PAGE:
Simmering beneath it all, there’s that signature level of absurdity the series has more or less become known for in the West. It mainly comes to the surface in sub-stories where Ryoma haphazardly runs into a white foreigner obsessed with samurai culture, or encounters a cult blocking off a section of a street with its strange, erratic dancing. The series’ pervasive minigames also make their return; but instead of playing baseball, you can play a buyo-inspired rhythm game, or even plant vegetables and cook meals at your private home after you’ve basically adopted Ishin’s feudalistic version of Haruka — the young, orphaned girl Kiryu adopted in the first Yakuza game. The minigames and side activities are more or less the same song and dance, but given a new veneer. It’s serviceable, and a sometimes welcome break from the story.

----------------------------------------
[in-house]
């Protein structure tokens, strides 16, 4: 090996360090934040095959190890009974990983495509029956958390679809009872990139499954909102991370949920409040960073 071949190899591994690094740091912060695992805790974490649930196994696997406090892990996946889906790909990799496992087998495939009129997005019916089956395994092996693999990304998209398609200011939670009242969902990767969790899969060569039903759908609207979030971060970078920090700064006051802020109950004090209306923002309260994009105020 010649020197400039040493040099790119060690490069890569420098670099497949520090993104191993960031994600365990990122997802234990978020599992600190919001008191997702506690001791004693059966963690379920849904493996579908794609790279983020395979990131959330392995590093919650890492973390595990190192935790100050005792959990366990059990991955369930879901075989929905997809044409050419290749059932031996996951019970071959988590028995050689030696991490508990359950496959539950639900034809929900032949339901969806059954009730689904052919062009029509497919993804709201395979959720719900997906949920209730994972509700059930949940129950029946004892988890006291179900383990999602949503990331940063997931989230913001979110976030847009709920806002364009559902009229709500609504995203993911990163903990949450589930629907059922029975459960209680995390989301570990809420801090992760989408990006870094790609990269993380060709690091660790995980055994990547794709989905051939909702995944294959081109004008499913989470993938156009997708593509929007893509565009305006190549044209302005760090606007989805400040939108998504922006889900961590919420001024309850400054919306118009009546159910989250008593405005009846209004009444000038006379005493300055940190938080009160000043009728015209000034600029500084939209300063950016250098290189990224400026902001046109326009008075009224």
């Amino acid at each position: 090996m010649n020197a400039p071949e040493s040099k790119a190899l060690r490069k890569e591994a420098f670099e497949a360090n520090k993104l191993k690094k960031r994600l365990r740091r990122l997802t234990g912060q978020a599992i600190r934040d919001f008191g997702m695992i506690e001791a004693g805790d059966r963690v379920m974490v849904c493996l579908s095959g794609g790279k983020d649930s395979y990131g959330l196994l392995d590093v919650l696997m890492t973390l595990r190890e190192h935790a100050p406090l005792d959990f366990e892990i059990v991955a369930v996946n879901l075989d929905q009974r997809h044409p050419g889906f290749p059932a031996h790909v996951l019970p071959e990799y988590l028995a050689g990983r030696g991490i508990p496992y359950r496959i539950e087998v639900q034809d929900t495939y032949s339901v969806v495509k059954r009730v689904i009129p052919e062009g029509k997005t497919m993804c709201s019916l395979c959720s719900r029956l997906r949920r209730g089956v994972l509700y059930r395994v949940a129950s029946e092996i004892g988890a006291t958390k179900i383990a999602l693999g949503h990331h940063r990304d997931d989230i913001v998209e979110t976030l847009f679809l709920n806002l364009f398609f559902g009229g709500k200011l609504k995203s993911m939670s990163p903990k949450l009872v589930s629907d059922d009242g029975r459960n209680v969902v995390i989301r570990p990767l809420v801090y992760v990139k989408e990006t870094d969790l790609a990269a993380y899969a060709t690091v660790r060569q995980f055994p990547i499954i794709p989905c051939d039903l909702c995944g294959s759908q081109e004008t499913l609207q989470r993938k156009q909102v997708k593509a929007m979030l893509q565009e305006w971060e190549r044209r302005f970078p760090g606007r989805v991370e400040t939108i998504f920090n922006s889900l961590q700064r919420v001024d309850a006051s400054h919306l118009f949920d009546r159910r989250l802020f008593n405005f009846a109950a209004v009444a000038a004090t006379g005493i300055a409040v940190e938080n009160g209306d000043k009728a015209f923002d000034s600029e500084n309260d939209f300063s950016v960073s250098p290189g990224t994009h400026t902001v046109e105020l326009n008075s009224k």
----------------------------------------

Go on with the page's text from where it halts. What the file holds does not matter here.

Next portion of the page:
For all of its strengths, Like a Dragon: Ishin is still weighed down by its cartoonish undercurrent and abrasive ending. On a mechanical and systemic level, it’s a fun jaunt, with familiar faces and more fan service than anyone could possibly ask for, in a vivid historical world. But narratively, it’s a reminder of how quickly the stories in these games can go south. And by the time the credits rolled, I remembered why I’ve had difficulty keeping up with the series over the last few entries. Ishin may be a remake of a 2014 title, but those problems have persisted throughout the interim, and each time it tries to address social issues — current or historical — it takes one step forward, two steps back. The more things change, the more they stay the same, especially in the world of Yakuza.
Like a Dragon: Ishin! will be released on Feb. 21 on PlayStation 4, PlayStation 5, Windows PC, Xbox One, and Xbox Series X. The game was reviewed on PC using a pre-release download code provided by Sega. Vox Media has affiliate partnerships. These do not influence editorial content, though Vox Media may earn commissions for products purchased via affiliate links. You can find additional information about Polygon’s ethics policy here.